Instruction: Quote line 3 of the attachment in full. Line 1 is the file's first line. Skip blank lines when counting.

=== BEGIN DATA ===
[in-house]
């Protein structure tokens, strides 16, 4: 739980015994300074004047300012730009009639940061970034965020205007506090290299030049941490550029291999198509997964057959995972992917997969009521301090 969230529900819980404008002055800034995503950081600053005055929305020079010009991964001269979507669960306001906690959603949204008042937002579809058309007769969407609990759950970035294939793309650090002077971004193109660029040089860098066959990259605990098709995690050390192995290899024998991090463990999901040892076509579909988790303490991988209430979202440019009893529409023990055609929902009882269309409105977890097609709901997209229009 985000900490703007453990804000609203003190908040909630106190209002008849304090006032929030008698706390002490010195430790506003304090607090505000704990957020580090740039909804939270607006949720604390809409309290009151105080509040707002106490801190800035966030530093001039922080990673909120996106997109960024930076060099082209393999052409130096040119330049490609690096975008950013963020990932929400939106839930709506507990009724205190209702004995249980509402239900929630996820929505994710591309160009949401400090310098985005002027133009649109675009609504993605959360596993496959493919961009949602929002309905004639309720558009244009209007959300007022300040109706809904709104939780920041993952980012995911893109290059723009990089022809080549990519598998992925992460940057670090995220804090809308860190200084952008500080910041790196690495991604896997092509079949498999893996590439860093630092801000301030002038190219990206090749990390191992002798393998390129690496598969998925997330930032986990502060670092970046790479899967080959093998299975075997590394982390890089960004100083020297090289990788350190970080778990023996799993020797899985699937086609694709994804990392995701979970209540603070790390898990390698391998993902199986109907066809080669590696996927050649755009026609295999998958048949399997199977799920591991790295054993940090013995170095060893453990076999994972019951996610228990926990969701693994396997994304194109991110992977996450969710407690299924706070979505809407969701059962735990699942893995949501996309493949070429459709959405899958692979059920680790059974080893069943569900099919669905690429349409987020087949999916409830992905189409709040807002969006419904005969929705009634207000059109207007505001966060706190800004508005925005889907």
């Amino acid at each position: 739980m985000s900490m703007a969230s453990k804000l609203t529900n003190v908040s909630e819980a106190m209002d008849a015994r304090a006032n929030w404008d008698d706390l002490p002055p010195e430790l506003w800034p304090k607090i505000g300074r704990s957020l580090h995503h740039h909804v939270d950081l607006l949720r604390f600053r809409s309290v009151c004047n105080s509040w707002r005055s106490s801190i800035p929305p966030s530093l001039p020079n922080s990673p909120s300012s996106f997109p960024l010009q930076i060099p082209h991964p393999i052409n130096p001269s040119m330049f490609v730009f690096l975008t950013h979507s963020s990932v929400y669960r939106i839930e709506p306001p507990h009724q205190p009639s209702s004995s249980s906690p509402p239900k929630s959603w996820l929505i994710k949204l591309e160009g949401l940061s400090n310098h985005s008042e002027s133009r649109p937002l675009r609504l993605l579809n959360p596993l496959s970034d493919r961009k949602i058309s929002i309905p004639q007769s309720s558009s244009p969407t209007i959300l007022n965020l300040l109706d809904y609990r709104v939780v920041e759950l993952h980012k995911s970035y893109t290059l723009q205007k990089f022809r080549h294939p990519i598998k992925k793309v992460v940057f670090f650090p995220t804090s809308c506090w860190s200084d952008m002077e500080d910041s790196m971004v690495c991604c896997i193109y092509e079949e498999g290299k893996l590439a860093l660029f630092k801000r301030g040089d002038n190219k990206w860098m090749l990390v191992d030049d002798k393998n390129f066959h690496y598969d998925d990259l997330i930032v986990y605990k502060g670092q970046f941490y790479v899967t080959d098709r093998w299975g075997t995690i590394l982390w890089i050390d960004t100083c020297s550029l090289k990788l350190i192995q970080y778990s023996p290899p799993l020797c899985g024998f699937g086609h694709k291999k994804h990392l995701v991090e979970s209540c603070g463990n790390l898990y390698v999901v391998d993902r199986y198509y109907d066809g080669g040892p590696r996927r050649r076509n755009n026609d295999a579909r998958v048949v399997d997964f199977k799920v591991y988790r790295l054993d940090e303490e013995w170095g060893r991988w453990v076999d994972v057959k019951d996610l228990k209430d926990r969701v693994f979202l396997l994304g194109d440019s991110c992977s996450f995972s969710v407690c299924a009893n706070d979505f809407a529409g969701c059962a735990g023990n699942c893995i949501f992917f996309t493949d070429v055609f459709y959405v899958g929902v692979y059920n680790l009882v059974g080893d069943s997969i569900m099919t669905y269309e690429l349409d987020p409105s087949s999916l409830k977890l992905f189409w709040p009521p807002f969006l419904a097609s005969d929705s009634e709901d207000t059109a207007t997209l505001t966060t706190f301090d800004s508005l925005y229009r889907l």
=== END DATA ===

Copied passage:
């Amino acid at each position: 739980m985000s900490m703007a969230s453990k804000l609203t529900n003190v908040s909630e819980a106190m209002d008849a015994r304090a006032n929030w404008d008698d706390l002490p002055p010195e430790l506003w800034p304090k607090i505000g300074r704990s957020l580090h995503h740039h909804v939270d950081l607006l949720r604390f600053r809409s309290v009151c004047n105080s509040w707002r005055s106490s801190i800035p929305p966030s530093l001039p020079n922080s990673p909120s300012s996106f997109p960024l010009q930076i060099p082209h991964p393999i052409n130096p001269s040119m330049f490609v730009f690096l975008t950013h979507s963020s990932v929400y669960r939106i839930e709506p306001p507990h009724q205190p009639s209702s004995s249980s906690p509402p239900k929630s959603w996820l929505i994710k949204l591309e160009g949401l940061s400090n310098h985005s008042e002027s133009r649109p937002l675009r609504l993605l579809n959360p596993l496959s970034d493919r961009k949602i058309s929002i309905p004639q007769s309720s558009s244009p969407t209007i959300l007022n965020l300040l109706d809904y609990r709104v939780v920041e759950l993952h980012k995911s970035y893109t290059l723009q205007k990089f022809r080549h294939p990519i598998k992925k793309v992460v940057f670090f650090p995220t804090s809308c506090w860190s200084d952008m002077e500080d910041s790196m971004v690495c991604c896997i193109y092509e079949e498999g290299k893996l590439a860093l660029f630092k801000r301030g040089d002038n190219k990206w860098m090749l990390v191992d030049d002798k393998n390129f066959h690496y598969d998925d990259l997330i930032v986990y605990k502060g670092q970046f941490y790479v899967t080959d098709r093998w299975g075997t995690i590394l982390w890089i050390d960004t100083c020297s550029l090289k990788l350190i192995q970080y778990s023996p290899p799993l020797c899985g024998f699937g086609h694709k291999k994804h990392l995701v991090e979970s209540c603070g463990n790390l898990y390698v999901v391998d993902r199986y198509y109907d066809g080669g040892p590696r996927r050649r076509n755009n026609d295999a579909r998958v048949v399997d997964f199977k799920v591991y988790r790295l054993d940090e303490e013995w170095g060893r991988w453990v076999d994972v057959k019951d996610l228990k209430d926990r969701v693994f979202l396997l994304g194109d440019s991110c992977s996450f995972s969710v407690c299924a009893n706070d979505f809407a529409g969701c059962a735990g023990n699942c893995i949501f992917f996309t493949d070429v055609f459709y959405v899958g929902v692979y059920n680790l009882v059974g080893d069943s997969i569900m099919t669905y269309e690429l349409d987020p409105s087949s999916l409830k977890l992905f189409w709040p009521p807002f969006l419904a097609s005969d929705s009634e709901d207000t059109a207007t997209l505001t966060t706190f301090d800004s508005l925005y229009r889907l």